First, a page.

What was she insinuating? That because his mother is French that makes him less of a Canadian than she or anyone else is? Is she implying that I as a Greek Canadian am less of a Canadian than she or anyone else is? Or that because one has dual heritage one should be labelled a second class citizen?

I would ask this member and all Canadians, aside from our first nations people, to look at their family tree and realize that at some time we all came from another country.

However, I am not surprised, for that party is typically known for its divisive tactics, for pitting one Canadian against another. Who knows? Maybe its next step is to kick out all those who have dual citizenship. Nothing would surprise me.

The EnvironmentStatements By Members

2:15 p.m.

Conservative

Jacques Gourde Conservative Lotbinière—Chutes-de-la-Chaudière, QC

Mr. Speaker, on Monday, some experts interviewed during the television program Le Point confirmed that, as regards the environment, the former Liberal government merely used nice rhetoric and empty promises when it claimed to want to reduce CO2 emissions by 6%, compared to the 1990 level.

Claude Villeneuve, a professor at the department of basic sciences at the Université du Québec in Chicoutimi, said, “Canada's position...was to shoot itself in the foot, by setting such an objective without first examining the constraints that it would bring”.

Moreover, Jean-Thomas Bernard, a professor at Université Laval's department of economy, added, “reducing emissions to such a degree over such a short period of time is totally unrealistic. The Canadian economy, as we know it, could not generate such reductions”.

We also learned that even if we stopped the development of tar sands in Alberta and shut down coal-fired generating stations in Ontario, the Dion gap would still be of 216 tonnes of CO2 over the 1990 level.

While the Bloc is simply noticing the Liberal government's irresponsibility—

The EnvironmentStatements By Members

2:15 p.m.

Liberal

The Speaker Liberal Peter Milliken

The hon. member for Windsor—Tecumseh

Windsor Border CrossingStatements By Members

2:15 p.m.

NDP

Joe Comartin NDP Windsor—Tecumseh, ON

Mr. Speaker, this week we learned that the Liberal provincial government was continuing in the shameful tradition of its federal predecessors, a tradition of ignoring the will of Windsorites.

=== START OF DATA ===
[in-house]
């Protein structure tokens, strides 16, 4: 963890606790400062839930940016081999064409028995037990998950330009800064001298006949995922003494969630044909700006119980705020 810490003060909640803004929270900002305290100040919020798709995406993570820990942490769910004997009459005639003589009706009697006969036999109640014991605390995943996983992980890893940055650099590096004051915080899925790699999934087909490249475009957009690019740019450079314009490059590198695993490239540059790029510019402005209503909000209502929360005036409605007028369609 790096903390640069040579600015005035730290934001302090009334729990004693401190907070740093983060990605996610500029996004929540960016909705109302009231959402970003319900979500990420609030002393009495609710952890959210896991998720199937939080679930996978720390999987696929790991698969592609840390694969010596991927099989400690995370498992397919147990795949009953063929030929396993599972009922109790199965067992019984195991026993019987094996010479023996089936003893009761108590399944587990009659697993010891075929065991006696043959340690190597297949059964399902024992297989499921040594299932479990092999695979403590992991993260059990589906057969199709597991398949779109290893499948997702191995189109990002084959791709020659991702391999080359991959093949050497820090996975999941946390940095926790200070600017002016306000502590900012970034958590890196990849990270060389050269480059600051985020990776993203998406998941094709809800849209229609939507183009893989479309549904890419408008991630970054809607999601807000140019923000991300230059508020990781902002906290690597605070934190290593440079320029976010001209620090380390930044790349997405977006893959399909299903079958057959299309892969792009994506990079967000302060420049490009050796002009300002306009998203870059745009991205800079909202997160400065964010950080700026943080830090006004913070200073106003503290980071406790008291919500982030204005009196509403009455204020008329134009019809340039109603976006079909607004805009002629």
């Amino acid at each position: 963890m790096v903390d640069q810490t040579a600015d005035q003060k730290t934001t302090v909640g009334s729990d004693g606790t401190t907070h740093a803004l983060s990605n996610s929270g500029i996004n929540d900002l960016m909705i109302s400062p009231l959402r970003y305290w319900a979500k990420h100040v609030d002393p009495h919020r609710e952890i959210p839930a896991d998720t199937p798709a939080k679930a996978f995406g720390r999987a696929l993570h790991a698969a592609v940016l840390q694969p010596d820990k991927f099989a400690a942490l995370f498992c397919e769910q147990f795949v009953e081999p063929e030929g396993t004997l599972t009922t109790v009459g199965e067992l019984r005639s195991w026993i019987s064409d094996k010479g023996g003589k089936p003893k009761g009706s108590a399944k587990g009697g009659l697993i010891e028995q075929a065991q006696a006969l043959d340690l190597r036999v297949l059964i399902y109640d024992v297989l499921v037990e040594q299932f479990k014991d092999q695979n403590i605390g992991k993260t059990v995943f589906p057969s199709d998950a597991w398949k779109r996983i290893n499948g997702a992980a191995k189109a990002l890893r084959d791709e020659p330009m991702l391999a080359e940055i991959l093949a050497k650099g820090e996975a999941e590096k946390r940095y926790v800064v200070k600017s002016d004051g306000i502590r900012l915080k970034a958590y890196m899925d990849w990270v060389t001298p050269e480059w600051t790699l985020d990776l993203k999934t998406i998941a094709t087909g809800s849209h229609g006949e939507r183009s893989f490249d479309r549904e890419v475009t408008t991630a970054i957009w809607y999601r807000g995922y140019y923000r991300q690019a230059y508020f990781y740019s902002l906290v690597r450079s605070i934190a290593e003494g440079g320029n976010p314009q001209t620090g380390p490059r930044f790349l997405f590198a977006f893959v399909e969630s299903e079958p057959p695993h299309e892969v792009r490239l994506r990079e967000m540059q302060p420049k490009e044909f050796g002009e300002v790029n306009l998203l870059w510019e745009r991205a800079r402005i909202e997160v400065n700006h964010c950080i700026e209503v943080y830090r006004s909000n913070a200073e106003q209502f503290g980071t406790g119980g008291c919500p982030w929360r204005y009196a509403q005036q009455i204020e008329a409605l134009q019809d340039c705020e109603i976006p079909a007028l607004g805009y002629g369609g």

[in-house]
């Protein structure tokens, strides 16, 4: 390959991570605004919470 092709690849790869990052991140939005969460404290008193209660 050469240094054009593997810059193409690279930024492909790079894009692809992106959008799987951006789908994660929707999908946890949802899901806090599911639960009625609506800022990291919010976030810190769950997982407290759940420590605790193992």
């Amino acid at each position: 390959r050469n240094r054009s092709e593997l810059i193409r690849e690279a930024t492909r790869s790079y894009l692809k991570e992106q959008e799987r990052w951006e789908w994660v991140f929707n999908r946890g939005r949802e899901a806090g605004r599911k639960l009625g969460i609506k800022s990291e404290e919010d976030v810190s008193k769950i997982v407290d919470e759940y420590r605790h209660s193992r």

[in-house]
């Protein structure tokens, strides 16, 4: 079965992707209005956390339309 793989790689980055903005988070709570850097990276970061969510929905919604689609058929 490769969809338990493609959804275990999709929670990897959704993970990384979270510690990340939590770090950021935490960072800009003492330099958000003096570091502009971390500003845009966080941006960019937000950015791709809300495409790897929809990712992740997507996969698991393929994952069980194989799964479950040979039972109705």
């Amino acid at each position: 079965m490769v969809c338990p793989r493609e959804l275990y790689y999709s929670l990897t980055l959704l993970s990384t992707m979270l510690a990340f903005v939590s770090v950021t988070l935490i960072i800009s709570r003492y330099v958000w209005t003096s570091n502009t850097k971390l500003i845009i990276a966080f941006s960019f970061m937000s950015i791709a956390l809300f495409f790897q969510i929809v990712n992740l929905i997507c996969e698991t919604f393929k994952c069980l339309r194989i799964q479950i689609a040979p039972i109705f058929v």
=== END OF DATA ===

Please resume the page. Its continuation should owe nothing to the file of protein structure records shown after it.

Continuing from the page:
In an internal newsletter sent to government insiders, the views of residents attending an open house on the new border crossing were grossly misrepresented. The transportation communications staff who drafted the newsletter characterized their position as being opposed to tunnelling on the route leading to a new border crossing.

Nothing could be further from the truth. My colleague from Windsor West and I have heard from literally thousands of concerned constituents on this issue. An overwhelming majority of them favour tunnelling to take the trucks off our city streets and reduce the congestion and smog from idling vehicles.

I call upon the Conservative government to do what the provincial government seems to be unable to do, listen to the community, take action and get on with building a new border crossing for Windsor.

Dorval Golf CourseStatements By Members

2:15 p.m.

Liberal

Marlene Jennings Liberal Notre-Dame-de-Grâce—Lachine, QC

Mr. Speaker, I am pleased to inform you that later today, I will be giving the Minister of Transport a petition signed by more than 20,000 individuals from Quebec and elsewhere who want to protect the Dorval golf course. These people are concerned about the Montreal airport's plans for expansion, which they say will lead to the destruction of the golf course green space.

As the member of Parliament for Notre-Dame-de-Grâce—Lachine, a riding which includes Montréal-Pierre Elliott Trudeau International Airport and the city of Dorval, I would urge the Minister of Transport to give due consideration to this issue and to respond to this petition in a timely manner.

Heart MonthStatements By Members

2:15 p.m.

Bloc

Luc Malo Bloc Verchères—Les Patriotes, QC

Mr. Speaker, February is Heart Month, and I would like to use this opportunity to emphasize the importance of exercise as part of a healthy lifestyle. Whether we are young or old, regular physical activity contributes to our general well-being. It keeps our hearts strong, improves our bone density and reduces the incidence of cancer, obesity and diabetes, as well as stress levels and anxiety.

According to the World Heart Federation, over 60% of the world's population is not active enough. The World Health Organization says that a sedentary lifestyle is one of the major causes of death and disability worldwide. Keeping your heart young by being physically active is the key to a long and healthy life. I would like to congratulate people who, like Josette Gravier, director of a seniors' activity group in Boucherville, are speaking out about this important issue.

Project PorchlightStatements By Members

2:15 p.m.

Liberal

David McGuinty Liberal Ottawa South, ON

Mr. Speaker, I am very proud to inform the House today that many communities across the country are reducing their energy use by drawing inspiration from a project that started in my own riding of Ottawa South.